Why Laws Protecting Israel from Boycotts Don’t Run Afoul of the First Amendment

Last week, New Hampshire became the 37th state to prohibit government contractors from boycotting the Jewish state. Opponents of such laws have labeled them an assault on freedom of speech, and in some cases have invidiously described them as requiring individuals and businesses to “sign a pro-Israel oath.” Eugene Volokh, a libertarian legal scholar, investigates the constitutionality of anti-boycott laws—and determines that they do not raise any First Amendment concerns:

Decisions not to buy or sell goods or services are generally not protected by the First Amendment. . . . Thus, for instance:

  • A limousine driver has no First Amendment right to refuse to serve a same-sex wedding party, even if he describes this as a boycott of same-sex weddings (or part of a nationwide boycott of such weddings by likeminded citizens).
  • A store has no First Amendment right to refuse to sell to Catholics, even if it describes this as a boycott of people who provide support for the Catholic Church.
  • An employer in a jurisdiction that bans political-affiliation discrimination has no First Amendment right to refuse to hire Democrats, even if it describes such discrimination as a boycott.

Of course, all these people would have every right to speak out against same-sex weddings, Catholicism, the Democratic party, unions, and Israel. That would be speech, which is indeed protected by the First Amendment.

This lack of constitutional protection [for boycotts] simply reflects a well-established principle: the First Amendment does not generally protect liberty of contract, whether or not one’s choices about whom to deal with are political.

Read more at Reason

More about: American law, BDS, First Amendment, Freedom of Speech

Iran’s Calculations and America’s Mistake

There is little doubt that if Hizballah had participated more intensively in Saturday’s attack, Israeli air defenses would have been pushed past their limits, and far more damage would have been done. Daniel Byman and Kenneth Pollack, trying to look at things from Tehran’s perspective, see this as an important sign of caution—but caution that shouldn’t be exaggerated:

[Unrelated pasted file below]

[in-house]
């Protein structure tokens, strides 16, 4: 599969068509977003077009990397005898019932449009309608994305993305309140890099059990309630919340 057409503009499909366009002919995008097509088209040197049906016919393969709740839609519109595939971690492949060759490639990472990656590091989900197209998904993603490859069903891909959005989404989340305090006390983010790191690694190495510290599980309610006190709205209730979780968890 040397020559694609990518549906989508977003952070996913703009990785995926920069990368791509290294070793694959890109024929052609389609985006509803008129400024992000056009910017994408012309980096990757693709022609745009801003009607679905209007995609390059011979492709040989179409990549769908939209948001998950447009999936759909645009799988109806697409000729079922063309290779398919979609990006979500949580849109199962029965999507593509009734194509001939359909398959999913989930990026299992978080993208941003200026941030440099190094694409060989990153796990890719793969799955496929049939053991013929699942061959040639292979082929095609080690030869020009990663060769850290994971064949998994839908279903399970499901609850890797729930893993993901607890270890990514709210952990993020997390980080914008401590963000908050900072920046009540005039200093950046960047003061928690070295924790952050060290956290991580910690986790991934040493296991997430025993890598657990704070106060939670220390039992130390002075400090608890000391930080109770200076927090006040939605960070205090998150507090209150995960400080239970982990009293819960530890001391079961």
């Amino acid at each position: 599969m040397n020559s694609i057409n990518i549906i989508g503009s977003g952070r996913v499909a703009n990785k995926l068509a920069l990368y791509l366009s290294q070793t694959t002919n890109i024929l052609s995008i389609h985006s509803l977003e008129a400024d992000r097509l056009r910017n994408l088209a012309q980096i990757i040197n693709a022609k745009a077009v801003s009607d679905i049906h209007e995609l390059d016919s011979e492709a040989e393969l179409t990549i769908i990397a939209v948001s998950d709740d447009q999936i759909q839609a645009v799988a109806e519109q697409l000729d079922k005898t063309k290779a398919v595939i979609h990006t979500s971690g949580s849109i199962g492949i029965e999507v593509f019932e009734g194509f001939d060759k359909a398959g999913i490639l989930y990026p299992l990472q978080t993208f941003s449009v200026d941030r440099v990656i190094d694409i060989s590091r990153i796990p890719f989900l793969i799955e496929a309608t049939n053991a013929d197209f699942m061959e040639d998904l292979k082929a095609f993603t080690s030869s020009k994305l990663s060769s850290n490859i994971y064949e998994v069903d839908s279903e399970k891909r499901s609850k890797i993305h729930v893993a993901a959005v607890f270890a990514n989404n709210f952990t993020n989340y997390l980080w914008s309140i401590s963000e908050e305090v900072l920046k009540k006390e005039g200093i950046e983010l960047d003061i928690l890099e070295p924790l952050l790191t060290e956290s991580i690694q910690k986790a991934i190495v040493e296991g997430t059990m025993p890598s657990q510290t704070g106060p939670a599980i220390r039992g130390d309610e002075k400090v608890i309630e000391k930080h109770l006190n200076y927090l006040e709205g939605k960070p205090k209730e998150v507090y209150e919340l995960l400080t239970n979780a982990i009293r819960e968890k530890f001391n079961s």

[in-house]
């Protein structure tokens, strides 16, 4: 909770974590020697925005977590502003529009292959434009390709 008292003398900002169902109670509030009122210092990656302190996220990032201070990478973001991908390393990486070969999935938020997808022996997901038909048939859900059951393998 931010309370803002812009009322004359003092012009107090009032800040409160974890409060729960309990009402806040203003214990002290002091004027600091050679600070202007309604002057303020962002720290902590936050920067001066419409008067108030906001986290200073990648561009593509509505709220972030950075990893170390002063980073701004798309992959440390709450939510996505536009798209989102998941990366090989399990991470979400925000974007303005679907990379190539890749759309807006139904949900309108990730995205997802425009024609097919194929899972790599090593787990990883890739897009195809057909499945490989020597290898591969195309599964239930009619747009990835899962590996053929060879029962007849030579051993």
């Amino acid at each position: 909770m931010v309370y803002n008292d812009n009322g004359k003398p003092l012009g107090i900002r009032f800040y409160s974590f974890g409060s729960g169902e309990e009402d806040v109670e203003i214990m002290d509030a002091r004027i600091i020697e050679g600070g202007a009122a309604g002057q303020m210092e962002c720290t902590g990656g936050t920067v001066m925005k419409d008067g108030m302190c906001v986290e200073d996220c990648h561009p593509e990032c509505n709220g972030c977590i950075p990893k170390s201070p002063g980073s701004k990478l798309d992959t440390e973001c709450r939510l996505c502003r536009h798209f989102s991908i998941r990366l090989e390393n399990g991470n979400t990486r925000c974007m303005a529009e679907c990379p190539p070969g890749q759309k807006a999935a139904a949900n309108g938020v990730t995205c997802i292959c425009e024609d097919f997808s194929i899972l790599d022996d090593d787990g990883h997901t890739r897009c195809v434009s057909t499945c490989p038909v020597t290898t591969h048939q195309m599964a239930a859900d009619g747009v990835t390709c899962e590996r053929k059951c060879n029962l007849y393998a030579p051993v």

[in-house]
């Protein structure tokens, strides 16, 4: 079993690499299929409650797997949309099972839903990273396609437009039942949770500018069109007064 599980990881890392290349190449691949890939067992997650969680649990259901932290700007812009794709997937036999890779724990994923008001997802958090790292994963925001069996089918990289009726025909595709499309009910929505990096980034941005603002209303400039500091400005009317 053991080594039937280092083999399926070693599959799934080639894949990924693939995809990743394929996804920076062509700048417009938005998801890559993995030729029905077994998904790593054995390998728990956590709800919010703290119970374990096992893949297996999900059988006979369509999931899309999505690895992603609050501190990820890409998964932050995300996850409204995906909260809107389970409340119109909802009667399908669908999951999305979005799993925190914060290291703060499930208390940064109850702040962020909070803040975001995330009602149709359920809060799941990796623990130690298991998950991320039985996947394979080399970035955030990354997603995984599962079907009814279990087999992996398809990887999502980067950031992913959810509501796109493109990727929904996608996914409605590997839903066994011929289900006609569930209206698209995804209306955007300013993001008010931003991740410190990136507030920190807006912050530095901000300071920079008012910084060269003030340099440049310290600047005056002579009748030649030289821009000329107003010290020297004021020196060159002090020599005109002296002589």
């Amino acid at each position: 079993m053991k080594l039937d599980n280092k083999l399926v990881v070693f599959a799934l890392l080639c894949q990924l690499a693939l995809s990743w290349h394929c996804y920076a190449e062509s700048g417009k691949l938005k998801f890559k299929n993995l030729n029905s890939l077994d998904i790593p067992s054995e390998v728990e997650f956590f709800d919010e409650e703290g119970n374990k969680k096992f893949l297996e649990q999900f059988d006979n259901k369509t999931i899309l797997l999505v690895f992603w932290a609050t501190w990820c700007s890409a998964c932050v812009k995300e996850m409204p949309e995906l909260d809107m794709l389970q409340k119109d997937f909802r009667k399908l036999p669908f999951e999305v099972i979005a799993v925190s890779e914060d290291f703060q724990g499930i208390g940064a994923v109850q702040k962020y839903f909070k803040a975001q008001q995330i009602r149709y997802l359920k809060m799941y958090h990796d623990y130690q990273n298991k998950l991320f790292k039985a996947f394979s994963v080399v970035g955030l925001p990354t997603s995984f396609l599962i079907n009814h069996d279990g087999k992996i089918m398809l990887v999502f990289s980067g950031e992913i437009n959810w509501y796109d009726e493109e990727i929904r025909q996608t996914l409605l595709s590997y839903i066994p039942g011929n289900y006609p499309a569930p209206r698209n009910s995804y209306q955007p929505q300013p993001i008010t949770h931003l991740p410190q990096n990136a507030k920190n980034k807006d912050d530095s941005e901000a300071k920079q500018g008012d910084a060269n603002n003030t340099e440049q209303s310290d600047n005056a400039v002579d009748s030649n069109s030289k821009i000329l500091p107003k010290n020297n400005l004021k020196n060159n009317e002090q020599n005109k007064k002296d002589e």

Iran is well aware of the extent and capability of Israel’s air defenses. The scale of the strike was almost certainly designed to enable at least some of the attacking munitions to penetrate those defenses and cause some degree of damage. Their inability to do so was doubtless a disappointment to Tehran, but the Iranians can probably still console themselves that the attack was frightening for the Israeli people and alarming to their government. Iran probably hopes that it was unpleasant enough to give Israeli leaders pause the next time they consider an operation like the embassy strike.

Hizballah is Iran’s ace in the hole. With more than 150,000 rockets and missiles, the Lebanese militant group could overwhelm Israeli air defenses. . . . All of this reinforces the strategic assessment that Iran is not looking to escalate with Israel and is, in fact, working very hard to avoid escalation. . . . Still, Iran has crossed a Rubicon, although it may not recognize it. Iran had never struck Israel directly from its own territory before Saturday.

Byman and Pollack see here an important lesson for America:

What Saturday’s fireworks hopefully also illustrated is the danger of U.S. disengagement from the Middle East. . . . The latest round of violence shows why it is important for the United States to take the lead on pushing back on Iran and its proxies and bolstering U.S. allies.

Read more at Foreign Policy

More about: Iran, Israeli Security, U.S. Foreign policy